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Liu Peng Shuai: I Will End My Bout In The Shortest Time Possible

December 01, 2016

Liu Peng Shuai does not plan to be inside the ONE Championship cage for long on Friday Night, but he does plan to control the action while he is in there.

The Chinese flyweight prospect will look to make quick work of his opponent, Sim Bunsrun, at ONE: AGE OF DOMINATION, which broadcasts live from the Mall Of Asia Arena in Manila, Philippines on 2 December.

“I will use what I have to put on a clinic in this fight,” the 20-year-old says. “I will go full out to end it in the shortest time possible.”

Though Bunsrun started his MMA career with three consecutive losses in 2013, he took two years off and returned with a vengeance. The Cambodian Top Team dynamo rattled off a first-round submission victory at ONE: KINGDOM OF KHMER last December, and upended Veerayuth Priyoporn at Full Metal Dojo’s Bangkok show earlier this March.

Despite his rebirth and his much improved ground game, Liu is not concerned about the battle hitting the floor.

“I am not worried about him taking this fight to the ground,” he says. “I like to control the rhythm and end fights on my terms, always.”

Liu always desired a sense of control. Raised in the small town of Zhoukou, located in China’s Henan province, Liu is quick to admit he was not an angel growing up. He received poor grades, and for disrupting class, teachers embarrassed him by forcing him stand as a form of punishment.

Even worse, he got beaten up by a bully. That led to an idea and a whole new journey.

“As a student, I got in a fight with my classmate one day,” he recalls. “After that, I arrived at the idea that training in kung fu might be a good idea.”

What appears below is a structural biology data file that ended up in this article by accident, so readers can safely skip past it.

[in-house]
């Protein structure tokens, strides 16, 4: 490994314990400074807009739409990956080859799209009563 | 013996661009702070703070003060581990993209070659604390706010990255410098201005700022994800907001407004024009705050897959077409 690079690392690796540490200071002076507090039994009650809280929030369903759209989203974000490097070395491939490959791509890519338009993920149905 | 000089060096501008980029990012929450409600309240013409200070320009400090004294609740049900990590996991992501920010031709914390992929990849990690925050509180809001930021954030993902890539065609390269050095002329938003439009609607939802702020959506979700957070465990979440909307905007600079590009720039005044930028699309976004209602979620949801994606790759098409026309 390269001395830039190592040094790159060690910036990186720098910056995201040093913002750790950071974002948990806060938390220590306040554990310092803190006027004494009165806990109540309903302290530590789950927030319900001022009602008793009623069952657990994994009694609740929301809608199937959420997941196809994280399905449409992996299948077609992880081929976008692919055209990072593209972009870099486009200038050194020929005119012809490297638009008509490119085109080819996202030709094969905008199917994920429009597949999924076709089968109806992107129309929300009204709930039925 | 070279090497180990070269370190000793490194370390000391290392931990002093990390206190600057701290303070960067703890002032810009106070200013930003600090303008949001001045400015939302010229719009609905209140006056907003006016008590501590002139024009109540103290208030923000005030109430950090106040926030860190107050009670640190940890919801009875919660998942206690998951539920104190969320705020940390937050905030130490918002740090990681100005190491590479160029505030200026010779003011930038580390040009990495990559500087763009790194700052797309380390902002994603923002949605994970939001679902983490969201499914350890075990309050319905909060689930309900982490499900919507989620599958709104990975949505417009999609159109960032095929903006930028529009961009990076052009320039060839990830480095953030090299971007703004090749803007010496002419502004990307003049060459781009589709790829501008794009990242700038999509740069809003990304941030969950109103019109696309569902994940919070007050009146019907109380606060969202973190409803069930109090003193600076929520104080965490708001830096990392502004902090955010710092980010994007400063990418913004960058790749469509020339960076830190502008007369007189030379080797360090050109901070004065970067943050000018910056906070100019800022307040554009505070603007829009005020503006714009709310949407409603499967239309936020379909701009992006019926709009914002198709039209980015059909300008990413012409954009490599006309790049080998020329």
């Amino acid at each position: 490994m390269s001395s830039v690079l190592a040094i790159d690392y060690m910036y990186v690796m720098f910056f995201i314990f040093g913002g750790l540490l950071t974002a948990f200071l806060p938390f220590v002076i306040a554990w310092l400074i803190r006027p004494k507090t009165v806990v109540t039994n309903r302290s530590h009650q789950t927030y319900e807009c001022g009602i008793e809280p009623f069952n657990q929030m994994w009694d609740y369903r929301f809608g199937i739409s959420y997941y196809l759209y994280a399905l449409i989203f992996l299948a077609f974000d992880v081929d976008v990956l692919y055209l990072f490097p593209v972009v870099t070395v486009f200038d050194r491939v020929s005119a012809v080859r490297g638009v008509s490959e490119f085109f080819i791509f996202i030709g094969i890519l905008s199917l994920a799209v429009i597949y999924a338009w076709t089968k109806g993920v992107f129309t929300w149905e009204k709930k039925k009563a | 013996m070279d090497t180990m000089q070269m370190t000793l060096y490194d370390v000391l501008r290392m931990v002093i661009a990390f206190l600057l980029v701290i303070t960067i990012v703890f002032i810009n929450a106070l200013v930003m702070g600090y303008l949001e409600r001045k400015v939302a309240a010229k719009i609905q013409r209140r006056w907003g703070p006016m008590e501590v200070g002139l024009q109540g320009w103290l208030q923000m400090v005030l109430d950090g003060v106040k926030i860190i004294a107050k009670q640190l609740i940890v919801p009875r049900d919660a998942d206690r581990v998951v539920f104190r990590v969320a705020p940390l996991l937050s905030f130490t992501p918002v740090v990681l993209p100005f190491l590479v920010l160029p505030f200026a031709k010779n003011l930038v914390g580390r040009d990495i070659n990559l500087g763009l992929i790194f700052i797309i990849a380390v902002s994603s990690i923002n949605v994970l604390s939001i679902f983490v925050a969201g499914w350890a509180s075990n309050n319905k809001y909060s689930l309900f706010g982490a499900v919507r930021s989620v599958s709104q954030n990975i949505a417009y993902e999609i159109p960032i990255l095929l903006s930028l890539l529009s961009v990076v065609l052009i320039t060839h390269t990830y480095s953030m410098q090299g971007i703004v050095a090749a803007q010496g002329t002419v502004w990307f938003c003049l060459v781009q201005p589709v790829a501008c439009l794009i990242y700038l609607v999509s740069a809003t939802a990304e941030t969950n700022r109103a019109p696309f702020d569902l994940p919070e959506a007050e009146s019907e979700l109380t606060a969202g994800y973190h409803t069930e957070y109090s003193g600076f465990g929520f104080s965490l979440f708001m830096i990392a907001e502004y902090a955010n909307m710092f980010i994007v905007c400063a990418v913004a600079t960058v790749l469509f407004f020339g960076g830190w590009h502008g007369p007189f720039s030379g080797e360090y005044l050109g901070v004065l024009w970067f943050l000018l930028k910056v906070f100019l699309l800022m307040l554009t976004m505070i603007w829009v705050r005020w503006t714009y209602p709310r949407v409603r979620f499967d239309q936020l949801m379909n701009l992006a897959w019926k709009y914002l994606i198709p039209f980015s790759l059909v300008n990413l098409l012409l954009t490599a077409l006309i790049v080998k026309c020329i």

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Not only was it a good idea, but it was a springboard. Liu began training in kung fu in 2010, but a year later he turned to sanda, seemingly the base discipline of choice for most of China’s cage warriors. He competed as a youth in sanda for a couple of years, and although he was not too successful at that particular martial art, he used it to transition into mixed martial arts.

Liu feels more connected to MMA than any other martial art competition he has entered, expressing that he feels better suited for it. The flyweight’s initial foray into the sport further cemented that logic.

“My first MMA fight was an amateur MMA event. Before the fight, I felt nervous, excited, and was really focused on my opponent,” he explains. “When I fight, I am focused on finishing my opponent as soon as the fight starts until it is over.

“Now, whether I win or lose, I always reflect on the experience, evaluate my strengths and weaknesses, and come back stronger.”

Liu left his home province of Henan for big city life in Beijing, and trains at the Fighting Bros Club. Under the careful eye of former Legend FC Bantamweight Champion Yao “The Master” Honggang, he has been systematically adding an assortment of skills to his repertoire and has further rounded out his game.

So far, the prospect holds a startling 4-1 record, and he has looked explosive in each of his ONE showings. Nearly five months ago in July, he participated in a one-night flyweight tournament at ONE: DYNASTY OF CHAMPIONS, and was absolutely sensational.

He was able to TKO Guan Jun Li just before the first round ended, and then delivered a 59-second highlight reel knockout to Zhang Nan Yan in the final to become the ONE Hefei Flyweight Tournament Champion.

“The first time I fought for ONE, I felt like a newborn cow with no fear of tigers,” he says of the experience. “When the event ended, I thought about how I could grow into an even better fighter.”

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Liu wants to continuing building upon his reputation for putting on exciting fights, all while maturing as a martial artist and leaving a mark on the sport he loves.

“When I step onto the canvas, I want the fans to be glued to the cage knowing I may end the fight at any second,” he says. “I tell myself that I need to cherish the moments when I am still able to fight and make something of myself through MMA.”

It appears as if everything is falling into place for the young lion. He was never the best student, he was never the most liked by his peers, and he was never that great when performing at sanda competitions. Now he has found his calling, and for that he is eternally grateful.

“MMA has changed my life a lot. I do not know where I would be without it. I have never even thought of it,” he admits. “Combat sports has developed my strength, perseverance, and gives me a sense of responsibility. I really just want to fight every fight to my best ability.”